In the Theatrical Cut, Whedon added scenes following a Russian family where Steppenwolf set up his stronghold. He also added more comedic lines from the characters here and there. It seems in an effort to lighten the tone and add some humanity to the film. However, many of these scenes do not work for me. They do not fit the mood of the film and sort of take away from the threat of Steppenwolf. Most of the jokes fall flat as well.
There are jokes in the Snyder cut, but they are far more dialed back. The dialogue serves to show what the characters are feeling, rather than to make the audience laugh. Flash still makes jokes that are difficult to laugh at, but it feels more earned, as the film takes the time to establish that in his personality. Aquaman still has quips, but they work a lot better, as they only start to show up after he begins to connect to the other team members.
Both cuts suffer in terms of the villains. In the Theatrical Cut, Steppenwolf wants to destroy the world, but his characterization ends there. He has more depth in the Snyder Cut, as he is trying to prove himself to his master to regain his favor. This is not super interesting, but it is at least something. However, his master Darkseid is just as two-dimensional as Steppenwolf was in the Theatrical Cut. His main motivation is to control the universe, which is why he wants to destroy Earth. It was nice to see more characterization for Steppenwolf, but Snyder more or less just moved the issue to another character.
The Snyder Cut did lose me at points. Snyder continually would tease things to come in future films. Martian Manhunter, another member of the Justice League in the comics, showed up at points and did not contribute anything to the movie.
This problem was more severe in the epilogue. Snyder includes scenes with Lex Luthor, Deathstroke, and The Joker. These scenes do not connect to the main film and bog down the ending. The longest scene in the epilogue is a continuation of Batman’s nightmare scene from Batman VS Superman. This nightmare is a fictional future in which Louis Lane, the love interest of Superman, dies. This causes Superman to turn evil and join Darkseid, which leads to an apocalypse. This scene could have connected to the movie, but the focus was on an argument between Batman and The Joker. It just seemed like an excuse to get the characters together rather than a scene that served a purpose.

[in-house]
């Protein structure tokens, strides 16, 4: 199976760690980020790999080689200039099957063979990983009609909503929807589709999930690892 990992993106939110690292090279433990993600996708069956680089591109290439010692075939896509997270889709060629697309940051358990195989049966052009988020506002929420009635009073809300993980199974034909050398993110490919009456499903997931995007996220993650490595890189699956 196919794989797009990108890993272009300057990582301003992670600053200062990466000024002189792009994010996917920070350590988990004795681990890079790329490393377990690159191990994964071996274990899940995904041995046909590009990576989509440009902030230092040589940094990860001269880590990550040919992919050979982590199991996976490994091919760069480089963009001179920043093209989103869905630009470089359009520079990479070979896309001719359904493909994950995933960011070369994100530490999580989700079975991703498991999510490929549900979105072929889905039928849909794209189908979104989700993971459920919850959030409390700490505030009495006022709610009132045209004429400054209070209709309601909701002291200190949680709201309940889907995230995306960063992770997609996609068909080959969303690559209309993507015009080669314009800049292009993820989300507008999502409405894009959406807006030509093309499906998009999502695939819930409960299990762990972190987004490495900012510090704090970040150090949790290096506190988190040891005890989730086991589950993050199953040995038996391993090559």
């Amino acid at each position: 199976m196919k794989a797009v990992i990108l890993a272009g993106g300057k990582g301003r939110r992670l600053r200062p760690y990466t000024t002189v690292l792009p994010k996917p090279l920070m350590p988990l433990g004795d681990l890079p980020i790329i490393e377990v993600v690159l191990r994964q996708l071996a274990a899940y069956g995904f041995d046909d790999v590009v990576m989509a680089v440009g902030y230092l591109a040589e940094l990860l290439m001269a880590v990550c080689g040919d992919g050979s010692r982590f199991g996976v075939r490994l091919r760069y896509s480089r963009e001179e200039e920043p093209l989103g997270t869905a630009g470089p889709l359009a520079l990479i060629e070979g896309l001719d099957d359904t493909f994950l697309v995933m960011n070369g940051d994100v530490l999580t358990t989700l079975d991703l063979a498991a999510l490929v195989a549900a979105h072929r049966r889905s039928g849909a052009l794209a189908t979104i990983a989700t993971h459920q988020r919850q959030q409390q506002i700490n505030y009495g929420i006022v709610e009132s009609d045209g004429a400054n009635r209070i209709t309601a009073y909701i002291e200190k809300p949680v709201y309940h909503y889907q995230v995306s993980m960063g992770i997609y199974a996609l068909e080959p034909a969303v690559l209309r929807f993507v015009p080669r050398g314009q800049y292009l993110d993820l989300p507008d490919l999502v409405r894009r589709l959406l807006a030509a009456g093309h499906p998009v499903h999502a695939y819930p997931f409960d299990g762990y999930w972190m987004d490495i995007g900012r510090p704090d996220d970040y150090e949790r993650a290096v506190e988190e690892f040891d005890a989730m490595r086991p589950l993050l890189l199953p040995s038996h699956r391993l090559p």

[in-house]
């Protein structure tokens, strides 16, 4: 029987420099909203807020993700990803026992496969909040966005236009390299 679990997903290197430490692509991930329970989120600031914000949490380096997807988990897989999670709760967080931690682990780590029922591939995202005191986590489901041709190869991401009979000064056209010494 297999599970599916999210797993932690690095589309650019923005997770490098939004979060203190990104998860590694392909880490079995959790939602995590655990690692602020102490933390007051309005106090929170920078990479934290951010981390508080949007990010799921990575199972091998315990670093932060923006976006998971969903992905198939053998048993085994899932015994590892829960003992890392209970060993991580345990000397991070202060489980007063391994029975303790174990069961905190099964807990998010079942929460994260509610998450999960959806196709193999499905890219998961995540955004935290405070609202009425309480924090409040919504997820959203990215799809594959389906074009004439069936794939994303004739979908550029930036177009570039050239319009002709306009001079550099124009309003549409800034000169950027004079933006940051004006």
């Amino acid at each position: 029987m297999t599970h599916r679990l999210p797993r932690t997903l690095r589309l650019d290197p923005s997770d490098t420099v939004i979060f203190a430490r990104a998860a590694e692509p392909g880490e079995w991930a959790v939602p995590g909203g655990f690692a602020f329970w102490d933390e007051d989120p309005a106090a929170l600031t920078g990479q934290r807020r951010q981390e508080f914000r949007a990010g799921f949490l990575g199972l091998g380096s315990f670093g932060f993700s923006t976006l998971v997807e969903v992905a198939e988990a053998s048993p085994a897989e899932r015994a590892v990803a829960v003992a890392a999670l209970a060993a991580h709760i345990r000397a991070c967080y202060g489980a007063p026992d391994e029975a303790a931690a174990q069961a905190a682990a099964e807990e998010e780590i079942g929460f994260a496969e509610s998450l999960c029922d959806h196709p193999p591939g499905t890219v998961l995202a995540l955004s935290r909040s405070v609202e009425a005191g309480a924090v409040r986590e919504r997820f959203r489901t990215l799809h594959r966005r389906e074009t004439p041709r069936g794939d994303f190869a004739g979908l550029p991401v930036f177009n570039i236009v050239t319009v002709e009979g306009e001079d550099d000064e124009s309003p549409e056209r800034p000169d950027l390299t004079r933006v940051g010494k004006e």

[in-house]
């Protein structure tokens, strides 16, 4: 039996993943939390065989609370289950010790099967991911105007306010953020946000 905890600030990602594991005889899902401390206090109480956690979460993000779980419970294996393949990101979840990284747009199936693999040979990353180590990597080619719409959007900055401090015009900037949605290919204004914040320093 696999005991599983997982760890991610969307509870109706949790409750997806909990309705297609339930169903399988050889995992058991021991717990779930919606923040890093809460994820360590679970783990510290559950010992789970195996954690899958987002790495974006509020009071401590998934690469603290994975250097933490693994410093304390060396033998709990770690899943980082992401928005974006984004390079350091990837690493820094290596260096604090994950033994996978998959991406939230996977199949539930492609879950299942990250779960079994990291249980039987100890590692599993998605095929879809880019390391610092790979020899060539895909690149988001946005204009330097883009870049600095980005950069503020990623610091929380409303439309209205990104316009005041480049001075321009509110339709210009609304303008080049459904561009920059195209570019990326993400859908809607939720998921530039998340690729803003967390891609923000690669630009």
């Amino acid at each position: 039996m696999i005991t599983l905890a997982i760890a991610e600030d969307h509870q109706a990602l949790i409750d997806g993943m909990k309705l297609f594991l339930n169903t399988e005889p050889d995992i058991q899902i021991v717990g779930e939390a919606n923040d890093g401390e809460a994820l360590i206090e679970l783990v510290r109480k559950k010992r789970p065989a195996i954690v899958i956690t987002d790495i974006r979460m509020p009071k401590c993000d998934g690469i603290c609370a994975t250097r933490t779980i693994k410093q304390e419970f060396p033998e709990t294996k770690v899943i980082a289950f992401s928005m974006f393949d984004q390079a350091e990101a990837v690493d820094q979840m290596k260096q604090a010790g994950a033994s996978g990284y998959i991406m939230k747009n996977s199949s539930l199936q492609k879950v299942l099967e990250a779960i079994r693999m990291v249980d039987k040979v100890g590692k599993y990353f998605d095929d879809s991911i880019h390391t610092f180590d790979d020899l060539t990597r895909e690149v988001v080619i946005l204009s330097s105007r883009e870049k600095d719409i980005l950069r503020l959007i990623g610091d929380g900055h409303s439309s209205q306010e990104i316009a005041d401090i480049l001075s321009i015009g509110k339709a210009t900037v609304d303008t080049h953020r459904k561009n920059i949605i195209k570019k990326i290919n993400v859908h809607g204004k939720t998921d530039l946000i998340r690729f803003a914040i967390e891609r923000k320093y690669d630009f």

The total screen time for the Snyder cut is 4 hours and 2 minutes, which is nothing to scoff at. However, the film is divided into six sections. This, along with its digital release, allows viewers to split up the movie and watch it at their own pace. Also, the epilogue scenes and the credits account for the last 30 minutes.
The film is definitely designed for a specific audience. If you are not familiar with Zack Snyder’s work, his films typically focus on the spectacle and drama over the story and smaller details. The Snyder Cut is not a smart film, but rather a film centered on characters, visuals and experiences. Some scenes and character actions start to fall apart under scrutiny, as Snyder was more focused on creating the spectacle.
His films commonly have a dark and gloomy tone, dramatic visuals, brooding characters, violent action scenes and a great deal of slow motion. The Snyder Cut has more than enough of these things. I personally enjoyed it, but it is not for everyone.
If you were disappointed by the Theatrical Cut and have enjoyed some of the previous installments in the franchise, I would recommend you check out this movie. The Snyder Cut connects well with the previous film, Batman VS Superman, and does a good job of respecting the characters.
However, for more casual fans or newcomers into the franchise, I do not think it is worth the four-hour run time. Also, for fans that prefer more substance in their films over experience, I think this film would not be enjoyable.
Snyder was the original director of the film. However, he butted heads with Warner Brothers about the tone. His previous two movies in the franchise, Man of Steel and Batman VS Superman, were not received in the best light. Snyder left the project before the film was completed due to family conflict, but Warner Brothers was already likely planning to remove him. Whedon was brought in to finish the film, and he cut the footage and had extensive reshoots. The result was the Theatrical Cut back in 2017.
After rumors of the so-called “Snyder Cut” went through various circles, a movement began to form, calling for the release of Snyder’s original vision for the film. This led to Snyder’s return to the project and the new cut released this month.